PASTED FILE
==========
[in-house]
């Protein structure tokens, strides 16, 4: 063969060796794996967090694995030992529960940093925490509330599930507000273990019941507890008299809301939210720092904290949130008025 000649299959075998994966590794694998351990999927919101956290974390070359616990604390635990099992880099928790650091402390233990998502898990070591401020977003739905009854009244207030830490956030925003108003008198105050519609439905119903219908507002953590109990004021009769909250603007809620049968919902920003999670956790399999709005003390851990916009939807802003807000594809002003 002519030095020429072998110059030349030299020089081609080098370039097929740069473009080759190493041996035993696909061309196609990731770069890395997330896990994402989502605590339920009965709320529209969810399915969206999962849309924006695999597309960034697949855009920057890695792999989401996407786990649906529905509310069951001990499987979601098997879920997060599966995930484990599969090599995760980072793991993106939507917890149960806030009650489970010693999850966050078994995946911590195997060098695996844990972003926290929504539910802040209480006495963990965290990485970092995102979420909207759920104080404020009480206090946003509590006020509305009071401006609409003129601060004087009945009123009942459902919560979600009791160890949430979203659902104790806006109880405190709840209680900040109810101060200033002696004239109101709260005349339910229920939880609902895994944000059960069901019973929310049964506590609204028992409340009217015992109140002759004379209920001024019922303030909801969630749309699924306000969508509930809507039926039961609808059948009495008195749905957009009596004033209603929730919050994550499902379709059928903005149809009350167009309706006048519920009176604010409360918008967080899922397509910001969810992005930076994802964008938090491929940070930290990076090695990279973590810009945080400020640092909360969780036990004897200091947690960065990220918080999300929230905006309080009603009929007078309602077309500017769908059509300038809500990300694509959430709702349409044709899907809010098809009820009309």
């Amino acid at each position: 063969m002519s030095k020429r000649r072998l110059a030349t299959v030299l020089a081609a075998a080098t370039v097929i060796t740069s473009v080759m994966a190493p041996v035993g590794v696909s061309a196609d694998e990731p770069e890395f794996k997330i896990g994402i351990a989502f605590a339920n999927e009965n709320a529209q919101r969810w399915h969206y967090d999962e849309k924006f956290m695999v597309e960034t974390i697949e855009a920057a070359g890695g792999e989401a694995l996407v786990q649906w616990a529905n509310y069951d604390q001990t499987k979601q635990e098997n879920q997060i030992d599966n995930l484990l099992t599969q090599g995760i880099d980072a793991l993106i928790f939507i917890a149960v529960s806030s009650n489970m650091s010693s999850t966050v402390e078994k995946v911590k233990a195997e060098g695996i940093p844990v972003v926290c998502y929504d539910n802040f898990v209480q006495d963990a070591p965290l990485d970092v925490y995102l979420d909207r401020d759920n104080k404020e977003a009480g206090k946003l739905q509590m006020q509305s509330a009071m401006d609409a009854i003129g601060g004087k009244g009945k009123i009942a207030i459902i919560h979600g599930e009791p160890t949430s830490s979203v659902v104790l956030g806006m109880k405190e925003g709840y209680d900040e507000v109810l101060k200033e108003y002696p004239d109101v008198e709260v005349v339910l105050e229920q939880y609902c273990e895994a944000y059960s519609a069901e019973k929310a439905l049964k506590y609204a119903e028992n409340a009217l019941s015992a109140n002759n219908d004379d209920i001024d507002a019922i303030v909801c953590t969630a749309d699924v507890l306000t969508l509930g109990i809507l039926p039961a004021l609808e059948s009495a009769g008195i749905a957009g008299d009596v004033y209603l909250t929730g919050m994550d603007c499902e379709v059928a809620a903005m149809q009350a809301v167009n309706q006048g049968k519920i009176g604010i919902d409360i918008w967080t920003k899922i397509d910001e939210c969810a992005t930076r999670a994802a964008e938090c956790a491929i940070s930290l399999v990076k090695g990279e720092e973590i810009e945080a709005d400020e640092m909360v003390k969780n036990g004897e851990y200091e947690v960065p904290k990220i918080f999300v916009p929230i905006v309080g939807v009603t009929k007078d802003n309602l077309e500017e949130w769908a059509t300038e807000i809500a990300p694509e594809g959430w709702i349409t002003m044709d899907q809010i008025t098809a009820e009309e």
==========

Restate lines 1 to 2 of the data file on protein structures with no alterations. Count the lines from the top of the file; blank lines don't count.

[in-house]
């Protein structure tokens, strides 16, 4: 063969060796794996967090694995030992529960940093925490509330599930507000273990019941507890008299809301939210720092904290949130008025 000649299959075998994966590794694998351990999927919101956290974390070359616990604390635990099992880099928790650091402390233990998502898990070591401020977003739905009854009244207030830490956030925003108003008198105050519609439905119903219908507002953590109990004021009769909250603007809620049968919902920003999670956790399999709005003390851990916009939807802003807000594809002003 002519030095020429072998110059030349030299020089081609080098370039097929740069473009080759190493041996035993696909061309196609990731770069890395997330896990994402989502605590339920009965709320529209969810399915969206999962849309924006695999597309960034697949855009920057890695792999989401996407786990649906529905509310069951001990499987979601098997879920997060599966995930484990599969090599995760980072793991993106939507917890149960806030009650489970010693999850966050078994995946911590195997060098695996844990972003926290929504539910802040209480006495963990965290990485970092995102979420909207759920104080404020009480206090946003509590006020509305009071401006609409003129601060004087009945009123009942459902919560979600009791160890949430979203659902104790806006109880405190709840209680900040109810101060200033002696004239109101709260005349339910229920939880609902895994944000059960069901019973929310049964506590609204028992409340009217015992109140002759004379209920001024019922303030909801969630749309699924306000969508509930809507039926039961609808059948009495008195749905957009009596004033209603929730919050994550499902379709059928903005149809009350167009309706006048519920009176604010409360918008967080899922397509910001969810992005930076994802964008938090491929940070930290990076090695990279973590810009945080400020640092909360969780036990004897200091947690960065990220918080999300929230905006309080009603009929007078309602077309500017769908059509300038809500990300694509959430709702349409044709899907809010098809009820009309």